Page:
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SAN JOSE -- As the four-year impasse drags on over the Oakland A's planned San Jose move, downtown business leaders eager to tap an anticipated fan spending windfall have begun kicking around the idea of suing those in baseball who are holding it up.

For now, it's just talk. But with no sign that Major League Baseball is ready to clear an A's move over the San Francisco Giants' territorial claims, San Jose business leaders have discussed litigation as a possible fallback "nuclear option."

"The frustration is growing," said Scott Knies, executive director of the San Jose Downtown Association, which talked about the idea at a retreat earlier this month. "We were just talking conceptually. There's a lot more study that needs to be done for us to see if we have a role. What can we do to impact the decision-making, and is it helpful?"

The presumed targets of a lawsuit would be the San Francisco Giants and Major League Baseball, whose long-standing and unique antitrust exemption would be put to the test. The Giants' territorial claims, upheld by Major League Baseball, have blocked the A's move. And the Giants' minor league affiliate has joined in suing San Jose over environmental approval of the proposed A's ballpark.

MLB spokesman Pat Courtney and San Francisco Giants spokeswoman Staci Slaughter had no comment. A's co-owner Lew Wolff said he has "no comment but also no interest" in any lawsuit over his team's stalled San Jose move.

MLB requires that teams agree not to sue over disputes. But that doesn't mean cities or business groups can't turn to the courts.

San Jose officials, notably downtown Councilman Sam Liccardo and Mayor Chuck Reed, also have broached the possibility of litigation over the A's impasse. But San Jose has deferred to Wolff, a college fraternity brother of baseball Commissioner Bud Selig.

"I'm not very high on lawyers or lawsuits," Wolff said.

Selig, answering an April 2 letter in which Reed asked to meet with the commissioner and "reduce the probability for additional litigation," called the reference "neither productive nor consistent with the process that the Athletics have initiated under our rules."

But businesses independently exploring a lawsuit adds a new wrinkle, as the city and the A's might not be able to hold them back. Knies suggested businesses might not seek Wolff's blessing to file a lawsuit, knowing his feelings about the matter.

"Lew has been very consistent about following baseball's process," Knies said. "If you don't want hear it again, don't ask."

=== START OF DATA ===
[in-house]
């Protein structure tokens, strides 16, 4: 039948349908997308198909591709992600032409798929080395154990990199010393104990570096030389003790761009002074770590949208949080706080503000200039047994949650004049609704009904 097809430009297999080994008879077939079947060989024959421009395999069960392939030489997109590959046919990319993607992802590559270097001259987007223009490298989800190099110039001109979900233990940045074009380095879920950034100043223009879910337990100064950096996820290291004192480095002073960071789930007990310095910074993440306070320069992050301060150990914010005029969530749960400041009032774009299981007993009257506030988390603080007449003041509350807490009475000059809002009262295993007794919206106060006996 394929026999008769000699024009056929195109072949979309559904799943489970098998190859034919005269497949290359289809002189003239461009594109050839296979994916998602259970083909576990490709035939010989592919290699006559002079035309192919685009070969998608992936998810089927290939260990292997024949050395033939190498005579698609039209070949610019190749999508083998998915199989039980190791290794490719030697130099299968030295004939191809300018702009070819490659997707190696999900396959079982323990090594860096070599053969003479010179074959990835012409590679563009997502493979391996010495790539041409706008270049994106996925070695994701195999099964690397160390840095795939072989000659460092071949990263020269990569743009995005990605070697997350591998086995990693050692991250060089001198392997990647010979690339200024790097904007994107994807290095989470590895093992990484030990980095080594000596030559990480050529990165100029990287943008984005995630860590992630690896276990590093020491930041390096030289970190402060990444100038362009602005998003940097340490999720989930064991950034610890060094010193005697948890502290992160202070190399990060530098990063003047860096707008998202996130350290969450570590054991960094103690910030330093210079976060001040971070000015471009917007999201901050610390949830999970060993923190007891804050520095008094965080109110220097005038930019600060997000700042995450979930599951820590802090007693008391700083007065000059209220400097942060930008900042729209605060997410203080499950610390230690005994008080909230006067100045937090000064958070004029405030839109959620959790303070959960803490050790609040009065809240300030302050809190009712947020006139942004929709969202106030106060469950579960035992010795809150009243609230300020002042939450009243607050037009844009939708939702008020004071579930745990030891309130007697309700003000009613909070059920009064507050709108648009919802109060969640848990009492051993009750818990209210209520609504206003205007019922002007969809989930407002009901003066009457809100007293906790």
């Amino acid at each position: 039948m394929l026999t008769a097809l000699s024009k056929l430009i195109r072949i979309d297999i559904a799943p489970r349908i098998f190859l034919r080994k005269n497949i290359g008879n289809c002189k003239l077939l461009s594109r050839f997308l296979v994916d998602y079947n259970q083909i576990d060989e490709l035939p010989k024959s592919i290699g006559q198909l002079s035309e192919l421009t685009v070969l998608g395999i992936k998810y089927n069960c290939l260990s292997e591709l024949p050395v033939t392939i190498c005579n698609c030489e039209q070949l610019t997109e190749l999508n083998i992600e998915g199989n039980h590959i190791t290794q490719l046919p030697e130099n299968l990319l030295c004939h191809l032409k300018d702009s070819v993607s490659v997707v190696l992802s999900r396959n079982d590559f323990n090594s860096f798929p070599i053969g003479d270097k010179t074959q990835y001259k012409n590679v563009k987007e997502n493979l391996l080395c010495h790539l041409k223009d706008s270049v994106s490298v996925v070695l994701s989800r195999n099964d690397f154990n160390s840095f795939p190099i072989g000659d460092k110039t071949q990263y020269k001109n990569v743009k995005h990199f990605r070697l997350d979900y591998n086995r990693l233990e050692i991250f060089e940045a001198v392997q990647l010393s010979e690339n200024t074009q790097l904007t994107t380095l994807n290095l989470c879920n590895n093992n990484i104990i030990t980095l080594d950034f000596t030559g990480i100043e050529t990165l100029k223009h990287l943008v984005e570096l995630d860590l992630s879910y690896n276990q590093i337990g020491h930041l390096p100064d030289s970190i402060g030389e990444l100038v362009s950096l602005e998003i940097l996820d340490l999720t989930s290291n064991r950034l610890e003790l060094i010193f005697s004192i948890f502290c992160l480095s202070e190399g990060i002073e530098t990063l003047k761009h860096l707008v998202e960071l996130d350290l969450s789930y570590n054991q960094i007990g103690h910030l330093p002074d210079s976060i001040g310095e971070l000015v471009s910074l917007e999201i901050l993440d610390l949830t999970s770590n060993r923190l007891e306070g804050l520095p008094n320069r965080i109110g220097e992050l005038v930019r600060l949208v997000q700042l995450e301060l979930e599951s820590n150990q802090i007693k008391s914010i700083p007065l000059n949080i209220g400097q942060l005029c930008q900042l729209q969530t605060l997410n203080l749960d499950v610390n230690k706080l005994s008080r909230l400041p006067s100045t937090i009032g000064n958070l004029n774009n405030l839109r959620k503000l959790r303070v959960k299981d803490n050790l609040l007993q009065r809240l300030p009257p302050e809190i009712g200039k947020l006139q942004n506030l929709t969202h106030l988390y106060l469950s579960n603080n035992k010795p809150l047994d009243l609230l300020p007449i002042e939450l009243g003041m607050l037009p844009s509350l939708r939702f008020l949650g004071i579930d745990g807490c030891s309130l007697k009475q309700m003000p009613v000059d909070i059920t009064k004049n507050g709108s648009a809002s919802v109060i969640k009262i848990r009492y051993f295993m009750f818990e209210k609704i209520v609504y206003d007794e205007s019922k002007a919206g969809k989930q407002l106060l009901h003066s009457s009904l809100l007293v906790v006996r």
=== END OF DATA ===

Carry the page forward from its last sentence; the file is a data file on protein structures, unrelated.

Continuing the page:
Three-fourths of the 30 major league team owners would have to approve an A's move into the Giants' territory. Selig in March 2009 commissioned a three-member committee to review the proposed A's move to San Jose. But despite several meetings and site visits, there's been no resolution.

No business has stepped forward as a potential plaintiff to sue over the blocked ballpark, though Knies said there are more than 100 restaurants in his organization that could make a claim of economic harm from trade interference. A 2009 city-commissioned study predicted a San Jose A's ballpark would generate $130 million a year in new spending within the city. Businesses can point to a spending boost when the Sharks hockey team plays at the HP Pavilion near the proposed ballpark site.

Restaurateur Steve Borkenhagen called the proposed ballpark "the most critical thing that can happen to downtown development." And San Jose Silicon Valley Chamber of Commerce President Matt Mahood said "perhaps it's time for the locals to take action themselves in order to get the ball rolling."

Baseball's antitrust exemption arose in a 1922 U.S. Supreme Court decision, when the now-defunct Federal League claimed the National and American leagues had monopolized the professional game. The court ruled that baseball didn't violate interstate commerce laws because it is more a sport than a business. But other professional sports today don't enjoy such an exemption. Some analysts have suggested the antitrust exemption might not survive a new court challenge, and that MLB might seek a favorable settlement rather than risk losing the exemption altogether.

When MLB blocked a proposed Giants move to St. Petersburg, Fla., in the early 1990s, the investors who tried to buy the team filed an antitrust suit. It ultimately settled and within a few years, MLB granted St. Petersburg an expansion team, the Rays. Could something similar happen in San Jose?

"It doesn't strike me as outlandish idea," said Andrew Zimbalist, a sports analyst at Smith College in Massachusetts. "It's something that could be tried that might push the envelope to encourage the Giants owners to sit down and make a deal. To have some kind of provocation might push it along."

Contact John Woolfolk at 408-975-9346. Follow him on Twitter at Twitter.com/johnwoolfolk1.

Timeline for the A's Move to San Jose
Some facts about baseball, antitrust and the Oakland A's proposed move to San Jose:
  • 1922 U.S. Supreme Court rules baseball is not a business subject to interstate commerce and antitrust laws.
  • 1972 U.S. Supreme Court affirms baseball antitrust exemption in outfielder Curt Flood's challenge to reserve clause giving team owners control over player contracts.
  • 1990s federal and state courts in Florida weighing challenges to blocked San Francisco Giants move limit baseball antitrust exemption to reserve clause. Soon after, MLB grants Tampa Bay expansion team. MLB approves Giants territorial rights to San Jose without A's objection as team seeks South Bay ballpark. Giants build new ballpark in San Francisco, keep territorial rights to Santa Clara County.
  • 2009 MLB Commissioner Bud Selig creates commission to study proposed Oakland A's move to San Jose.
  • 2013 Selig tells San Jose Mayor Chuck Reed litigation threat is not "productive"; businesses ponder independent lawsuit over stalled A's move.